As an angel investor, I get to listen to lots of pitches. The one common denominator amongst all of them is the hockey stick curve slide, which founders use to project how their revenues are going to go through the roof a few years after they get funded. I wonder why founders bother to put up the slide. I’m sure they don’t believe it – and I can guarantee you that no angel investor believes in it either. In fact, such unrealistic projections just cause them to lose credibility.
I think the slide seems to have become one of the standard things which they’re supposed to put in their pitching deck. Most of these slides are just a result of spreadsheet gymnastics, which have no correlation with reality
Thus they assume that not only will the number of users of their product keep on increasing, they also naively assume that the cost of their product will remain the same – both of which are ridiculous assumptions. It they’re successful, they will attract lots of competition, and competition will drive both the number of users down, as well as the cost of the product, which will directly hit their revenue projections.
I think founders need to be a little more realistic.
They need to respect their investors’ intelligence by not putting up these graphs which are full of too many zeroes. Even if they want to, because they have been told to do so, they should explicitly say that these are the assumptions they’re making – and that they understand that the projections are not realistic. Or perhaps, they should leave all figures after year two in shades of grey, just to emphasise the amount of uncertainty associated with any of these projections and predictions.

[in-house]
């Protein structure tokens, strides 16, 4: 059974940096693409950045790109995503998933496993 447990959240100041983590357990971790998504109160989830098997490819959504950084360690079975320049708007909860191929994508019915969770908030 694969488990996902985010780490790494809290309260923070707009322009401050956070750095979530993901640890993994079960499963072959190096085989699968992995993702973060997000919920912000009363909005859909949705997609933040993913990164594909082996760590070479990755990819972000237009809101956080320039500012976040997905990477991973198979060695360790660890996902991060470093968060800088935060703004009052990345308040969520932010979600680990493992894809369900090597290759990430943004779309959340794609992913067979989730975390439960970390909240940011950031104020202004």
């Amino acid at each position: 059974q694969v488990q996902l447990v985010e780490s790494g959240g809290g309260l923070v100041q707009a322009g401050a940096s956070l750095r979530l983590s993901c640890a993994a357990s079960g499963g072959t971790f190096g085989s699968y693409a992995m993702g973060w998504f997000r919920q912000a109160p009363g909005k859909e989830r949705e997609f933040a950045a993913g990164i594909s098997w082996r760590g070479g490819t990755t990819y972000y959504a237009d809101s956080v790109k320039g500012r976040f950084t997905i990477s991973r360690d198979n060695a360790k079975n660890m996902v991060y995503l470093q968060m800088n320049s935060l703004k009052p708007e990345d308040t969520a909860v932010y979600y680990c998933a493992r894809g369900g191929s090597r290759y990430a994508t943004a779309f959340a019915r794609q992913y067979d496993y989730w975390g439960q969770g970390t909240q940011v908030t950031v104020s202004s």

We all understand that the future is uncertain, and that it’s hard to predict what’s going to happen. We don’t want our founders to indulge in this kind of daydreaming. I would have far more respect for a founder who understands these uncertainties, and is willing to share them, rather than someone who paints an excessively rosy picture just because he wants to raise funds. I feel that someone understands the weaknesses and the downsides of his business plan is far more likely to succeed, because he can mitigate some of those risks. He understands what can hurt him, and is prepared to deal with these hurdles. It’s far easier to have an intelligent conversation with this kind of entrepreneur!
On the other hand, someone whose projected revenues are in the millions is hard to talk to, because when you ask him to support them, or try to challenge his assumptions, he gets defensive and tries to defend them, even though even he doesn’t believe in them himself in his heart of hearts. Why waste time playing
this silly game of charades?
It would make a lot more sense to explain what the downsides of investing in your company are, and what can cause it to go down the tubes. This is a much better way of earning the investors’ respect. Interestingly, you will find that if you highlight the limitations and deficiencies of your business plan, investors will come up with all kinds of clever ideas to help you overcome some of those! More importantly, mature investors are far more likely to back you,
because they can see you are honest and sensible. We are smart enough to understand that most startups are far more likely to sink rather than become the next unicorn – and yet we continue to invest in startups, so you don’t have to put on an act or conjure up some meaningless revenue numbers, because we know that they are not realistic.